Ruth Lyttle Satter Prize in Mathematics

Dusa McDuff
Lai-Sang Young
The Ruth Lyttle Satter Prize in Mathematics, also called the Satter Prize, is one of twenty-one prizes given out by the American Mathematical Society (AMS). It is presented biennially in recognition of an outstanding contribution to mathematics research by a woman in the previous six years. The award was established in 1990 using a donation from Joan Birman, in memory of her sister, Ruth Lyttle Satter, who worked primarily in biological sciences, and was a proponent for equal opportunities for women in science. First awarded in 1991, the award is intended to "honor commitment to research and to encourage women in science". The winner is selected by the council of the AMS, based on the recommendation of a selection committee. The prize is awarded at the Joint Mathematics Meetings during odd numbered years, and has always carried a modest cash reward. Since 2003, the prize has been $5,000, while from 1997 to 2001, the prize came with $1,200, and prior to that it was $4,000. If a joint award is made, the prize money is split between the recipients.

As of 2017, the award has been given 14 times, to 15 different individuals. Dusa McDuff was the first recipient of the award, for her work on symplectic geometry. A joint award was made for the only time in 2001, when Karen E. Smith and Sijue Wu shared the award. The 2013 prize winner was Maryam Mirzakhani, who, in 2014, was the first woman to be awarded the Fields Medal. This is considered to be the highest honor a mathematician can receive. She won both awards for her work on "the geometry of Riemann surfaces and their moduli spaces". The most recent winner is Laura DeMarco, who was awarded the prize in 2017 for her "fundamental contributions to complex dynamics, potential theory, and the emerging field of arithmetic dynamics".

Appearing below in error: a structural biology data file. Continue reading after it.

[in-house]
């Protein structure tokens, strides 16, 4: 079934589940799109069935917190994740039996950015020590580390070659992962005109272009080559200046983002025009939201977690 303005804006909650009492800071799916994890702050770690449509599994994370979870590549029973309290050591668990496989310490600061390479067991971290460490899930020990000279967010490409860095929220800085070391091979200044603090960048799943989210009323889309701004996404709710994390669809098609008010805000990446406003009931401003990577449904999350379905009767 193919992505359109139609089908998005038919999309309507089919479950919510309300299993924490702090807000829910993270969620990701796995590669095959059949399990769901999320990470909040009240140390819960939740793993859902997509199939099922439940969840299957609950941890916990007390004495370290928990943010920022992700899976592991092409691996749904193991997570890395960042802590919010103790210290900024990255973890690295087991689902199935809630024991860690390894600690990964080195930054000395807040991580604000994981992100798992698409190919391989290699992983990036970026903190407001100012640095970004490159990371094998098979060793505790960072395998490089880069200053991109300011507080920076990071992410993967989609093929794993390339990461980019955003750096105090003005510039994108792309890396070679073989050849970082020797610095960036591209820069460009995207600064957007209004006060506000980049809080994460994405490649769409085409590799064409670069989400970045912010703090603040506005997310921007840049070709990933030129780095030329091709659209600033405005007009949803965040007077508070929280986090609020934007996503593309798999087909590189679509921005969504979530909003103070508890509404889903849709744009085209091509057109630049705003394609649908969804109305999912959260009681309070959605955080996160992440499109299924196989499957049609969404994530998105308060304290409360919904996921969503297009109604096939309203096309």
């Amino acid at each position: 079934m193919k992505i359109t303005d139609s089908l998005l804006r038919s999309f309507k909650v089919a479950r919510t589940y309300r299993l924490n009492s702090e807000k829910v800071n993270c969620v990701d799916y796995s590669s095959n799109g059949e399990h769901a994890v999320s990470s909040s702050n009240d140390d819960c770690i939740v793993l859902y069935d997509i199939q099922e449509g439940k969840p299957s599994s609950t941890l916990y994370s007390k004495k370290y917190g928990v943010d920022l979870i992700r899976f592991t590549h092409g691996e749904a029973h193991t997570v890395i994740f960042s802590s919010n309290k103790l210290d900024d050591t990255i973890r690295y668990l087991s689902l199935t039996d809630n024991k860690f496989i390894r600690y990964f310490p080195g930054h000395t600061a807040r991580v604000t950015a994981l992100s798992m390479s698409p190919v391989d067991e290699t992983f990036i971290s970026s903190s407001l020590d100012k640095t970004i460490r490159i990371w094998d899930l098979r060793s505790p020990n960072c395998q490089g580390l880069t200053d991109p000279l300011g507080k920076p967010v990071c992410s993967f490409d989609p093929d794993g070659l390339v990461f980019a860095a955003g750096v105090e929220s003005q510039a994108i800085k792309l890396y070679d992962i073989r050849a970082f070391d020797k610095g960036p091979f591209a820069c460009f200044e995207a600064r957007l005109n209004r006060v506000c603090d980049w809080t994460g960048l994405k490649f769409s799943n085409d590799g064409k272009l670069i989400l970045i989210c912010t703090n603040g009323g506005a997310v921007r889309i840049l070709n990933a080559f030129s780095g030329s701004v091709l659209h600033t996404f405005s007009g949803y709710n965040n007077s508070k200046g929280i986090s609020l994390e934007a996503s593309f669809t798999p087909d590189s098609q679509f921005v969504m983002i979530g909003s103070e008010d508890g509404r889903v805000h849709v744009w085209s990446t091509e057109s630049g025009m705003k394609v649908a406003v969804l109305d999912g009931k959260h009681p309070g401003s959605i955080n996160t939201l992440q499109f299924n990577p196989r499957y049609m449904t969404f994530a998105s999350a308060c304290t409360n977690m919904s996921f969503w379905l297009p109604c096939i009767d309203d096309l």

The Association for Women in Science have a similarly titled award, the Ruth Satter Memorial Award, which is a cash prize of $1,000 for "an outstanding graduate student who interrupted her education for at least 3 years to raise a family".

This page was last edited on 2 March 2018, at 19:51.
Reference: under CC BY-SA license.

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